Boxed in
A green US boxing team had a predictably weak showing at last week’s World Championships in Milan, winning only a silver medal by 17-year-old light welterweight Frankie Gomez. The Yanks, who managed merely a bronze at last year’s Olympics, earned two golds at the last global tournament in 2007 and four a decade ago. As the rest of the world has learned how to put up its dukes, the medal standings have become remarkably diverse, with nine countries winning the 11 golds in Milan and 22 making the podium. The Russians, with two golds and eight total, topped the table . . . The youngish US judo team, with five members from coach Jim Pedro’s Team Force dojo in Wakefield, came up empty at the World Championships in Rotterdam, where 10 countries were represented in the 14 gold medals. The Japanese, who invented the sport, won three women’s titles but none on the men’s side . . . Great Britain’s Alistair Brownlee and homegirl Emma Moffatt claimed the world triathlon title by winning last weekend’s season finale on Australia’s Gold Coast to finish atop the points list. Sudbury native Jarrod Shoemaker slipped from seventh to 10th in the overall standings after cramping up during the run and ending up 14th. “I’m not going to lie,’’ said Shoemaker, who’d won the Hamburg event. “That was a big disappointment.’’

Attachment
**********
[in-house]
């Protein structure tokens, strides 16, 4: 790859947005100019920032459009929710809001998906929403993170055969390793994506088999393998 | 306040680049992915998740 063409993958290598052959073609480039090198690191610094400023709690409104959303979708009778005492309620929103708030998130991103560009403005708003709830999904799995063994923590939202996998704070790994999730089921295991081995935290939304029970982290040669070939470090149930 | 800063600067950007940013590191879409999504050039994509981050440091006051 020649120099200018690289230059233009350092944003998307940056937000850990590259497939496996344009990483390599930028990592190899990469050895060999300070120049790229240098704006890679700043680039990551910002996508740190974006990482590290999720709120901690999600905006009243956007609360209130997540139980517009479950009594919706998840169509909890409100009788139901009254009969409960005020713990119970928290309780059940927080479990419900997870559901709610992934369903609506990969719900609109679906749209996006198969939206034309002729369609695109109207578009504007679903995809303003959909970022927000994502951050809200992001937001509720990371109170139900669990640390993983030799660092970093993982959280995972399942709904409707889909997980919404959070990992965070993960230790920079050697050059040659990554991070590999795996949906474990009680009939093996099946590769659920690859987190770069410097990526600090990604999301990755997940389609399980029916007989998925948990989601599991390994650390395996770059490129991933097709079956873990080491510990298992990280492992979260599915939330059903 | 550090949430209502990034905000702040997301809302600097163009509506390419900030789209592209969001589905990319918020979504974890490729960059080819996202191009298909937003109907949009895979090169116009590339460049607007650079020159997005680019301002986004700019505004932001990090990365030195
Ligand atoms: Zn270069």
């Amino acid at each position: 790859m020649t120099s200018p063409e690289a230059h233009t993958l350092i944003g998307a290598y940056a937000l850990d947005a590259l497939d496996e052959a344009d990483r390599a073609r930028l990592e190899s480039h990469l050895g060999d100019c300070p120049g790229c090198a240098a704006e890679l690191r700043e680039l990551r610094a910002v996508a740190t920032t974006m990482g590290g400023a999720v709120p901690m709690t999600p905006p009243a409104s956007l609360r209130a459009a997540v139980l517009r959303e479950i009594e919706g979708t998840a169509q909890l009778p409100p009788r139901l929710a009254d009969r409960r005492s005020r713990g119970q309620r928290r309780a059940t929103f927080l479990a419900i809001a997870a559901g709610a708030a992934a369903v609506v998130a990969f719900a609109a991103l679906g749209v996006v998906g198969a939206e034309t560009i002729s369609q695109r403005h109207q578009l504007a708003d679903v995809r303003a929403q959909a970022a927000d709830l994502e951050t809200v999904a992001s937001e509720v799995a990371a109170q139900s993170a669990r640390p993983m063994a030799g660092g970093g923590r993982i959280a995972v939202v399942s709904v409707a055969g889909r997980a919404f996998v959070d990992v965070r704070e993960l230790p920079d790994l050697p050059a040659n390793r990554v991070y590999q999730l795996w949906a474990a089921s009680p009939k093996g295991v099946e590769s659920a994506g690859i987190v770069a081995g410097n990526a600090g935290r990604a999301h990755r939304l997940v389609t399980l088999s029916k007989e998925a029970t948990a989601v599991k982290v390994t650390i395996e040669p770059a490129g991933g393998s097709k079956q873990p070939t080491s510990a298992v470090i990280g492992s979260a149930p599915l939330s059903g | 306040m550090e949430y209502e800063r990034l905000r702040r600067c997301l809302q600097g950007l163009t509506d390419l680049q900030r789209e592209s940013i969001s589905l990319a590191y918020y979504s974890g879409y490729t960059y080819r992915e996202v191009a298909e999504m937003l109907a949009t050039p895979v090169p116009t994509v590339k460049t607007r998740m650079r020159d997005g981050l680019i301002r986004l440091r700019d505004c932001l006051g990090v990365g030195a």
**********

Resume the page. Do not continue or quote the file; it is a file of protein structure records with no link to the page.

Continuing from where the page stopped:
Mountain climbing
Startling breakthrough for the US mountain bikers, who won their first world cross-country medal since 2001 in Canberra, Australia, when Willow Koerber took the bronze. With four of her teammates, including Mary McConneloug (Chilmark), also placing in the top 25, the Americans won the women’s team crown . . . With Alexander Artemev unable to show competitive readiness and David Sender opting to start veterinary school at Illinois, Olympic medalist Jonathan Horton is the only man with global experience on the US team for next month’s World Gymnastics Championships in London. He’ll be joined by rookies Steven Legendre, Danell Leyva, Tim McNeill, Jake Dalton, and Wesley Haagensen. Three Olympians - Chellsie Memmel, Samantha Peszek, and Bridget Sloan - plus Beijing alternates Ivana Hong and Jana Bieger are among the 10 women invited to the Texas selection camp at the end of the month. Olympic all-around champion Nastia Liukin decided not to go, saying she’s not fit enough.